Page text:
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Soil microbiome – research into practice

April 17th, 2017 / Claudia Canales, B4FA

The previous blog looked at the extraordinary complexity of life supported by soils, in particular healthy, productive soils. This is especially true in the rhizosphere, the soils directly affected by plant root secretions. Key functions modulated by microbes include plant nutrition through the release of inorganic phosphorous in soils, the …

Microbiomes could help plants grow, resist disease and make agriculture more sustainable

April 12th, 2017 / Genetic Literacy Project, US

Feeding a growing world population amidst climate change requires optimizing the reliability, resource use, and environmental impacts of food production.
One way to assist in achieving these goals is to integrate beneficial plant microbiomes—i.e., those enhancing plant growth, nutrient use efficiency, abiotic stress tolerance, and disease resistance—into agricultural production. Read …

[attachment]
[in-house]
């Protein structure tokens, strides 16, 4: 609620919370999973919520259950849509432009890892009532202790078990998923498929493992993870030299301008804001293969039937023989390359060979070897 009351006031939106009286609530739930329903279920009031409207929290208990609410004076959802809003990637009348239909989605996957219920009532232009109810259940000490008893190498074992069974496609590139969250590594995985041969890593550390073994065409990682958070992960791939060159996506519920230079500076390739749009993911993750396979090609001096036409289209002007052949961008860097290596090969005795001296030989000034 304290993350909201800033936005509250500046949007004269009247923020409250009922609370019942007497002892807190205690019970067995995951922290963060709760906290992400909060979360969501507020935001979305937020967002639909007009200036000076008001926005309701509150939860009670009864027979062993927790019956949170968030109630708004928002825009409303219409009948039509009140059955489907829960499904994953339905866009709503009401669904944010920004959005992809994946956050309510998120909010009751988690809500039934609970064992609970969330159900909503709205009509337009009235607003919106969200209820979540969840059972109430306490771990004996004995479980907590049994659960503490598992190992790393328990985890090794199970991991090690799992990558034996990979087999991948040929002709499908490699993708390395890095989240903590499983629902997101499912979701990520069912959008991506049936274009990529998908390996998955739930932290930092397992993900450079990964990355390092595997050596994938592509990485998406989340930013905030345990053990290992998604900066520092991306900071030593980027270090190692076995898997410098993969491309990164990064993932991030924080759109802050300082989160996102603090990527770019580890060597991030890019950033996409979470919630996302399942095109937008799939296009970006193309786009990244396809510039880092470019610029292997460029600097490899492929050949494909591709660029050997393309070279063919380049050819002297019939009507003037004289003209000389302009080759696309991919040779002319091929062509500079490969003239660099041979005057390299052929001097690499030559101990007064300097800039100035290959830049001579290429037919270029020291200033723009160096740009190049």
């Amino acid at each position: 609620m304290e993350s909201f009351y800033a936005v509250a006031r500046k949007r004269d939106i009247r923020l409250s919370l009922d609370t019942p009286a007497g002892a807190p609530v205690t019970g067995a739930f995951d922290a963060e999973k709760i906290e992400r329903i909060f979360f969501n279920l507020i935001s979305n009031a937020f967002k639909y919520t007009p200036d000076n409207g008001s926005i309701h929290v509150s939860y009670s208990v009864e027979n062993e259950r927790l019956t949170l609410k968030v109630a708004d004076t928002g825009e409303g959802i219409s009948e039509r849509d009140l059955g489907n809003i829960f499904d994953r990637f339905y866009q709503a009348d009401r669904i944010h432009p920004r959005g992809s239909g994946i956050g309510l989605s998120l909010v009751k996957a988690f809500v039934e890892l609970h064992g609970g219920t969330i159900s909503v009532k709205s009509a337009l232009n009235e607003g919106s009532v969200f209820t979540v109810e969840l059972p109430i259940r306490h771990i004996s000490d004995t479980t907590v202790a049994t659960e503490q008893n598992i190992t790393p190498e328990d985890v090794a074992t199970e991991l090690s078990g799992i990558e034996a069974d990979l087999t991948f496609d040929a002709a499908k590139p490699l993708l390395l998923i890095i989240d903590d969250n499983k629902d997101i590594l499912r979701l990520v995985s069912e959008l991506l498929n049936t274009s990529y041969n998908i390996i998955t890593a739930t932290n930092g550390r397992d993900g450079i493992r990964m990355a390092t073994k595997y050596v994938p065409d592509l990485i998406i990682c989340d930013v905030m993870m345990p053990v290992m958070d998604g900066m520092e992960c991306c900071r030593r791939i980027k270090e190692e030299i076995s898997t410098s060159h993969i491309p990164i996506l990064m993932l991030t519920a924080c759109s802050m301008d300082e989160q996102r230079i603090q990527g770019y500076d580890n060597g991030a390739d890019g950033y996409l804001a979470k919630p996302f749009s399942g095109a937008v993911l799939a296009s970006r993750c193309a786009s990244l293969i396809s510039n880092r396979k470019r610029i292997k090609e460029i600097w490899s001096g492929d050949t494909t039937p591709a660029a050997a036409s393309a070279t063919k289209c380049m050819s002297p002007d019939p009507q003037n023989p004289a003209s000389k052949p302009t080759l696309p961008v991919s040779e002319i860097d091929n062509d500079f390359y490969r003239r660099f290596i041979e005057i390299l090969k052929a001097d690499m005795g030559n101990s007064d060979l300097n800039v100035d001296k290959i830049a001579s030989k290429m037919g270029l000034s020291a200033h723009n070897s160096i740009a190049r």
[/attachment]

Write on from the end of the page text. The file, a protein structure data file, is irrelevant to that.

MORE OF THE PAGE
The soil microbiome: enlisting an invisible army for food security

February 20th, 2017 / Claudia Canales, B4FA

Plants do not grow in isolation: even the smallest amount of soil is home to millions of very diverse microorganisms, mostly bacteria and fungi, which interact with plants and affect the way they grow and cope with environmental and biotic stresses.

These microbes have co-evolved with plants since they colonised …

How tiny microbes are revolutionizing big agriculture

January 27th, 2017 / The Conversation, UK

Mathew Wallenstein of the Innovation Center for Sustainable Agriculture, Colorado State University is part of a new crop of scientists who are harnessing the power of natural microbes to improve agriculture. In recent years, genomic technology has rapidly advanced our understanding of the microbes that live on virtually every surface …

Quest to map Africa’s soil microbiome begins

November 11th, 2016 / Nature, UK

One thousand ziplocked bags of soil from ten countries will form the basis of the first large-scale survey of the microbial life hidden underground in sub-Saharan Africa. The leaders of the African soil microbiology project hope that the data will one day help to drive better agricultural practices and to …